Car Air Conditioning Refrigerant’s Explained

Car Air Conditioning Refrigerant’s Explained.

In the early days when Car Aircon was looked upon as a luxury extra, a CFC (chlorofluorocarbon) based refrigerant was used. Manufactures after around 1992 had to stop supplying vehicles with the R12 refrigerant, and this was to be replaced with a HFC (Hydrofluorocarbons) alternative, R134a, as its known in the trade. Often under the bonnet you will find a small sticker, indicating you have R134a refrigerant installed in you Car Aircon system. You may be aware that there are a variety of refrigerants out on the market these days, some inflammable, some flammable, but for obvious reasons these cannot be used on moving vehicles for safety reasons. Both, R12 & R134a refrigerants are inflammable. Although R12 is no longer fitted to new Cars, a drop in replacement or a retrofit kit can be installed, to convert the system over to R134a. The Vehicle Air Conditioning Company can undertake the whole process for you.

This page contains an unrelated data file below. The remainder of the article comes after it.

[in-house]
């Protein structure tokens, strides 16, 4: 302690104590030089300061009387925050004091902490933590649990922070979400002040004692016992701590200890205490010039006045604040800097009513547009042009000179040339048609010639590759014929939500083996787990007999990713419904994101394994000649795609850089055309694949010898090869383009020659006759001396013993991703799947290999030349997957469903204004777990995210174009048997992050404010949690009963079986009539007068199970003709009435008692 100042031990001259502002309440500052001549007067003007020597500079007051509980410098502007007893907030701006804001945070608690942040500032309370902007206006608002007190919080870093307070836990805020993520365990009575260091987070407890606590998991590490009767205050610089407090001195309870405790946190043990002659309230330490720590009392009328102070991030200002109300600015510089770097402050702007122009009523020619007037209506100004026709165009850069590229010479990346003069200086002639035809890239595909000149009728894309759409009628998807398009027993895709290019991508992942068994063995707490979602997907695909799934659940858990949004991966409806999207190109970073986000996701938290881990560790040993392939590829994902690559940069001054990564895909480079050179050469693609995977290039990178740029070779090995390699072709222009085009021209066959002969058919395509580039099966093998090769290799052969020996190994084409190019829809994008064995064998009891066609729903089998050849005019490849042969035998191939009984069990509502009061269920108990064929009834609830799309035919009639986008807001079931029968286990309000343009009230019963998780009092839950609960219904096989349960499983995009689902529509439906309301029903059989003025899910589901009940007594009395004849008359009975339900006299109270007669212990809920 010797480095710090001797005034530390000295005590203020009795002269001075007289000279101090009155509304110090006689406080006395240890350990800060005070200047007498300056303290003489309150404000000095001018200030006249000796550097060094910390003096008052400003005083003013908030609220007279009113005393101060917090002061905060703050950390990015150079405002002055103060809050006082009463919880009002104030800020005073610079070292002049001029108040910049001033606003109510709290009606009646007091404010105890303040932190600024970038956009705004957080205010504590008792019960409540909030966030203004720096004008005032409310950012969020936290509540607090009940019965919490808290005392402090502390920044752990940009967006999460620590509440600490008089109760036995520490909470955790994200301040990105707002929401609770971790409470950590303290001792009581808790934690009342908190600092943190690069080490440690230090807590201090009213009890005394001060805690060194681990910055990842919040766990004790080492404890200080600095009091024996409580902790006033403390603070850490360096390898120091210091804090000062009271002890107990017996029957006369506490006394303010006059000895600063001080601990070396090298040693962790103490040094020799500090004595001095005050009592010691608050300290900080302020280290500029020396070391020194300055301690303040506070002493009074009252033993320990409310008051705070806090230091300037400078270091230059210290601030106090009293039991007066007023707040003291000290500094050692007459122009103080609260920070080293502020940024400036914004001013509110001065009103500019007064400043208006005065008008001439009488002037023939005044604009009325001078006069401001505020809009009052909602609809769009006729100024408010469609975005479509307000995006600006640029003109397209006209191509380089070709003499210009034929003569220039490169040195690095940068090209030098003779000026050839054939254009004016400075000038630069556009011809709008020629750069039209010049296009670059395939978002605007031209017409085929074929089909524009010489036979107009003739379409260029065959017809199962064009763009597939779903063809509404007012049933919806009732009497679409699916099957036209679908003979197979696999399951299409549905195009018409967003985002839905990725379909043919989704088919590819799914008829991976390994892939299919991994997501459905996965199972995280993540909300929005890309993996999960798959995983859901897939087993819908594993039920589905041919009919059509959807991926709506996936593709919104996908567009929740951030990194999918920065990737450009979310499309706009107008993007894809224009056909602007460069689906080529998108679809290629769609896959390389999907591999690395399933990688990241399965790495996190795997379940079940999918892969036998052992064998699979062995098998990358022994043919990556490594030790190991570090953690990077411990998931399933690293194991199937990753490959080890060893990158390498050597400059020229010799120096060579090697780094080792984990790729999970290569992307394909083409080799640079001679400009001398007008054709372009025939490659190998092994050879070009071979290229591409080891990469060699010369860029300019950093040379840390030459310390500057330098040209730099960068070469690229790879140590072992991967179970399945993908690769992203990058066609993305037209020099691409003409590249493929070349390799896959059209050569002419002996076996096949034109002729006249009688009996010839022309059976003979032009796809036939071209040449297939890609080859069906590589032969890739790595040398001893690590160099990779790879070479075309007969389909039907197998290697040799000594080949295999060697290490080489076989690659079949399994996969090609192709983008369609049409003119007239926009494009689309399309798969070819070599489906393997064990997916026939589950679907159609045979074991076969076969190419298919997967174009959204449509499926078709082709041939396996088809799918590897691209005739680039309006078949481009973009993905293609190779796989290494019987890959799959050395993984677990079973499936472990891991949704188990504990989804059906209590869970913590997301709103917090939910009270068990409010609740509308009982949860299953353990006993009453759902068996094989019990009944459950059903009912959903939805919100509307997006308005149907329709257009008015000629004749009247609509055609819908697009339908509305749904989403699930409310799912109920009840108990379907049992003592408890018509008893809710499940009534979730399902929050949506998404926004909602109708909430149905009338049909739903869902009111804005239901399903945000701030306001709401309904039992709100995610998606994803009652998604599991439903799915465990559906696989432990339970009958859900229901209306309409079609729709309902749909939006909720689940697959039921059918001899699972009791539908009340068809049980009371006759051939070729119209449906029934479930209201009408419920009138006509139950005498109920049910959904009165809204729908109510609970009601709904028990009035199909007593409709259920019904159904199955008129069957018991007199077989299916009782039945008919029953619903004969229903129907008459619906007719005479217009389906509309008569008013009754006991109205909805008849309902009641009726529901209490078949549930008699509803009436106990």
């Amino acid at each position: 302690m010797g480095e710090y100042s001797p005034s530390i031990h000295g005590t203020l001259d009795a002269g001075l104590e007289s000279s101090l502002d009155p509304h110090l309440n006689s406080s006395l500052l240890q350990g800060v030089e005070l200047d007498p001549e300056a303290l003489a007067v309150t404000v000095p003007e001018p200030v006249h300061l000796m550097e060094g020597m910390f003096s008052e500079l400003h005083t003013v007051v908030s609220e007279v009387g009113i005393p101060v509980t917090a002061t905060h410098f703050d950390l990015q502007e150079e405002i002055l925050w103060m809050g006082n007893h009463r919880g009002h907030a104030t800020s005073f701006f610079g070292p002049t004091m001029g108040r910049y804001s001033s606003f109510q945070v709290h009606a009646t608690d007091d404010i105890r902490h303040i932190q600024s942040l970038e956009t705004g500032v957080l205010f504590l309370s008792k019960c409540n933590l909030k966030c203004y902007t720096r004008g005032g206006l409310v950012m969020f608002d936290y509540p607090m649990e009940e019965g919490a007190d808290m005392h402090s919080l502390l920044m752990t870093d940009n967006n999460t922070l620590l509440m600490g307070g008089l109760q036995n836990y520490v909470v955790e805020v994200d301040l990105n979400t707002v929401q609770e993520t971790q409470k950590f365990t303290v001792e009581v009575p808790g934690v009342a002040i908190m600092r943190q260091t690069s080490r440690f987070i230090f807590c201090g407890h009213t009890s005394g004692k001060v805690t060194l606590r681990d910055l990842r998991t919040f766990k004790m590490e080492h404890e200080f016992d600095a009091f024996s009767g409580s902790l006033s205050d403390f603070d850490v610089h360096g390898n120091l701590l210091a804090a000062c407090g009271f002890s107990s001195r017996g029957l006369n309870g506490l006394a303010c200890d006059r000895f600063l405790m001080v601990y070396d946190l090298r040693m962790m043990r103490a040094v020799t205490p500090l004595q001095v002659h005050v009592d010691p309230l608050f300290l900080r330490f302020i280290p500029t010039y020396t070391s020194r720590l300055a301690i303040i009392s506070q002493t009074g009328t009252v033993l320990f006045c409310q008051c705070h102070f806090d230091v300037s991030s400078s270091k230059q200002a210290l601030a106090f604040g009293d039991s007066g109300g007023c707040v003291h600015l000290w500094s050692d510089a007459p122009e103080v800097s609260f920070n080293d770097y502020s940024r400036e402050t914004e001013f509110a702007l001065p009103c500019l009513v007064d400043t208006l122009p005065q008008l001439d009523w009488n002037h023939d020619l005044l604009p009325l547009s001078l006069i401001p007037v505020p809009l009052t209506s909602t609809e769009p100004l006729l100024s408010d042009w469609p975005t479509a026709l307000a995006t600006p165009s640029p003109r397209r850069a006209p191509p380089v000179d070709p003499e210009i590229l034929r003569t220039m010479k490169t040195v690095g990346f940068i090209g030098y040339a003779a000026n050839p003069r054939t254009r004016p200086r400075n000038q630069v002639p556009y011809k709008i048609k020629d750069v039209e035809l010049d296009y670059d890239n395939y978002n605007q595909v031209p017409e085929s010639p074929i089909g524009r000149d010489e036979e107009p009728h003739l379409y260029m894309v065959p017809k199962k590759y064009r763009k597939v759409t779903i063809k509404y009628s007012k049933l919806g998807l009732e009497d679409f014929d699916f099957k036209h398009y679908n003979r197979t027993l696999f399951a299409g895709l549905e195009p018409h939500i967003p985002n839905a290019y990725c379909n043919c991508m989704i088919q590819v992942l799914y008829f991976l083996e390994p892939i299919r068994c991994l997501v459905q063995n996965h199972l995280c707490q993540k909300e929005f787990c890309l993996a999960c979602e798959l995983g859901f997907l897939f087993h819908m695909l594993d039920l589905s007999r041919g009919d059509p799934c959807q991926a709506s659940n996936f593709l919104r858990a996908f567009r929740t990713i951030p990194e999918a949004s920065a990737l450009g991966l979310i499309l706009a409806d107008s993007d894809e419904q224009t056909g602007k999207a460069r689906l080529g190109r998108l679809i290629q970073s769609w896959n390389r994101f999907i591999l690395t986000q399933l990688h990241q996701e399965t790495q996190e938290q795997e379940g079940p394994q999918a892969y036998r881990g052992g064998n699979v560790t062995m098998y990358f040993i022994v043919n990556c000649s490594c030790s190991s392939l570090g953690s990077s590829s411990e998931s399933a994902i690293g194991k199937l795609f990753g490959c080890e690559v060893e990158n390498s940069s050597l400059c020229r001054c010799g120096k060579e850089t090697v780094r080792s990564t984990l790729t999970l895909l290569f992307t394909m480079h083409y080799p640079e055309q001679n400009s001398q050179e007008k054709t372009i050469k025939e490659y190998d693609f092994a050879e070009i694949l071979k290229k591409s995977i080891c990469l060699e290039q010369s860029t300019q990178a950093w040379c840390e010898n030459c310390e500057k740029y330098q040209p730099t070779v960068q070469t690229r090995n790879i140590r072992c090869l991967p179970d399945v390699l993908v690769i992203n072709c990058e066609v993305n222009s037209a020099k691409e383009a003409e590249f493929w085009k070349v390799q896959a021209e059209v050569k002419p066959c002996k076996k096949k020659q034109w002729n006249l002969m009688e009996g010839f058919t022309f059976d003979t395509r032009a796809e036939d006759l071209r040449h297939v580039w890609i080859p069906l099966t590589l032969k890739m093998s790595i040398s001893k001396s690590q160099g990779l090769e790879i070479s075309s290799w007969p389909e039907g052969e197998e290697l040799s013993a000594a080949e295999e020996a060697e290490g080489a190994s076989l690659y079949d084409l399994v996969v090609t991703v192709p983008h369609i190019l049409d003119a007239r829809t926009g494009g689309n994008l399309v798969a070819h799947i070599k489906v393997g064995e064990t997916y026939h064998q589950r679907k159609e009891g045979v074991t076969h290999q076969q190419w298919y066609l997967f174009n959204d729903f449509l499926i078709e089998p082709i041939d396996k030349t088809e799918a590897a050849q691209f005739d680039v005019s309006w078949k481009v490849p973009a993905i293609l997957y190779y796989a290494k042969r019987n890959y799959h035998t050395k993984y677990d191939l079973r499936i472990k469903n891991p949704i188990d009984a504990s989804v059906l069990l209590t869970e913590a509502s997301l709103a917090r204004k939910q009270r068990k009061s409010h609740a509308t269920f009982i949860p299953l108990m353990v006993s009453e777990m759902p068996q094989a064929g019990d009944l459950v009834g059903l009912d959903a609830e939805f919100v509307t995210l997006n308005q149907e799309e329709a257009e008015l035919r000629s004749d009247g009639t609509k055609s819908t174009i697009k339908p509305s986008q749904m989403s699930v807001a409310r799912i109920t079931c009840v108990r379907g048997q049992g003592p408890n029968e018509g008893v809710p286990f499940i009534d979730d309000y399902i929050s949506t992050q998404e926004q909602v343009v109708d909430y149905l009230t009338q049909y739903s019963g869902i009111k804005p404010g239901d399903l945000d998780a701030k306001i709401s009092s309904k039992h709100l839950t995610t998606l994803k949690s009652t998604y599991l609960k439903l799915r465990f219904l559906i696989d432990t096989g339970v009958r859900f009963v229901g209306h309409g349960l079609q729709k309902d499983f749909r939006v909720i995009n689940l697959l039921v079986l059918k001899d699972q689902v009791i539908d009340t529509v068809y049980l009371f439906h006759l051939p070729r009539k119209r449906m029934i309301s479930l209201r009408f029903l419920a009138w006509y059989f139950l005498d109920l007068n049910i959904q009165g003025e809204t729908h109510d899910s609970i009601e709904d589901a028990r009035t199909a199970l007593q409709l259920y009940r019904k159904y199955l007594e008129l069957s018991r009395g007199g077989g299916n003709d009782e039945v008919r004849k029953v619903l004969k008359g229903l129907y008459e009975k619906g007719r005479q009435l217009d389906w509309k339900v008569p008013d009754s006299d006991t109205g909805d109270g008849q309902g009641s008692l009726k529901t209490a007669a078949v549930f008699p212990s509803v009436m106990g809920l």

R134a Refrigerant is due to be phased out over the next few years, says the powers that be in the UK and Europe, even though R134a systems have become smaller containing less refrigerant, and using less fuel to run.

Europe originally decided that we use a refrigerant R744. (CO2 used as a refrigerant, at very high pressures). The technology as already been developed and tested, but problems where found especially with HGV’s. So alternatives were looked at, and a newly developed refrigerant R1234yf ticked all the boxes. This is to be introduced into new vehicles produced sometime 2012, and all new models must be fitted with the new R1234yf refrigerant by 2017.

Cars currently using R134a can continue, as there are no plans to make it illegal yet, but it is illegal already to use R134a on a vehicle designed for R1234yf.

Of course you may have already guessed R1234yf, will be more expensive than R134a.